This historical marker located in Albany marks the eastern end of the Mohawk and Hudson Railroad. There’s some controversy as to whether or not this was the first in America, but there’s no question that it was the first in New York State.
The sixteen locks that it took to get boat traffic over the Cohoes Falls region in the east section were often choked with boat traffic of all kinds. Passengers were usually shuttled the eighteen miles between Albany and Schenectady by stagecoach – and later by railroad – rather than being asked to endure those delays in the cramped quarters of their packet boats (below).
Packet boats were the passenger-liners of the Erie Canal. Notice that everyone has to stand on the roof of the cabin because the boats were too narrow to accomodate a walkway from front to back. Their size was limited by the length and width of the locks in the canal.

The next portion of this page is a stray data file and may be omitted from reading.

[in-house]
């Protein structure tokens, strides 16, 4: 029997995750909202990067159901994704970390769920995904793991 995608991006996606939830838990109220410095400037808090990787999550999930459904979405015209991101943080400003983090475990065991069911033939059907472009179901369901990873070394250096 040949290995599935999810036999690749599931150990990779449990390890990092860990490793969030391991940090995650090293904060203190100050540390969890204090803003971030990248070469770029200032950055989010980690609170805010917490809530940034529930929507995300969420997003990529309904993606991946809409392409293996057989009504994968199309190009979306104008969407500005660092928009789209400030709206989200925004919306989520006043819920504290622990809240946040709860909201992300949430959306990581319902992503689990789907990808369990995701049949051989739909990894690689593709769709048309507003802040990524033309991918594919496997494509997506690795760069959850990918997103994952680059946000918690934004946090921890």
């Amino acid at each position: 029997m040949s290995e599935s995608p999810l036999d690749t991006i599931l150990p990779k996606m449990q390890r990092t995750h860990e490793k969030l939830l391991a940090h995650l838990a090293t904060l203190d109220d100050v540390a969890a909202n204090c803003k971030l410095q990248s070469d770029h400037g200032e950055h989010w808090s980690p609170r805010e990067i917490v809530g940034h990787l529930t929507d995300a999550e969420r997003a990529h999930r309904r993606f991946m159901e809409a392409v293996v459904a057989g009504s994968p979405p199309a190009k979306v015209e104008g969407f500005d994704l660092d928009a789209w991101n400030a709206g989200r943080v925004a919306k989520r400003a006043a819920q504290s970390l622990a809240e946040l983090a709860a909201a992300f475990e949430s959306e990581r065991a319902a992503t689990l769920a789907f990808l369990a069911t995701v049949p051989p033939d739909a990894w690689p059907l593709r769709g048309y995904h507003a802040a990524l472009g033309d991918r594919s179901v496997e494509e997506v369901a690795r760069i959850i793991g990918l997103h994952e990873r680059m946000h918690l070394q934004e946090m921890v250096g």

One of the things that made canal travel so attractive to passengers was the terrible condition of the roads of that time. The new technology of steam railroads also promised relatively smooth travel, and it wasn’t long before the bumpy ride on stagecoaches over this stretch was improved by New York State’s very first railroad: The Mohawk Hudson Railroad (above) carried Erie Canal passengers between Albany and Schenectady, and was the forerunner of the New York Central Railroad, which would later become one of the Erie’s principal competitors.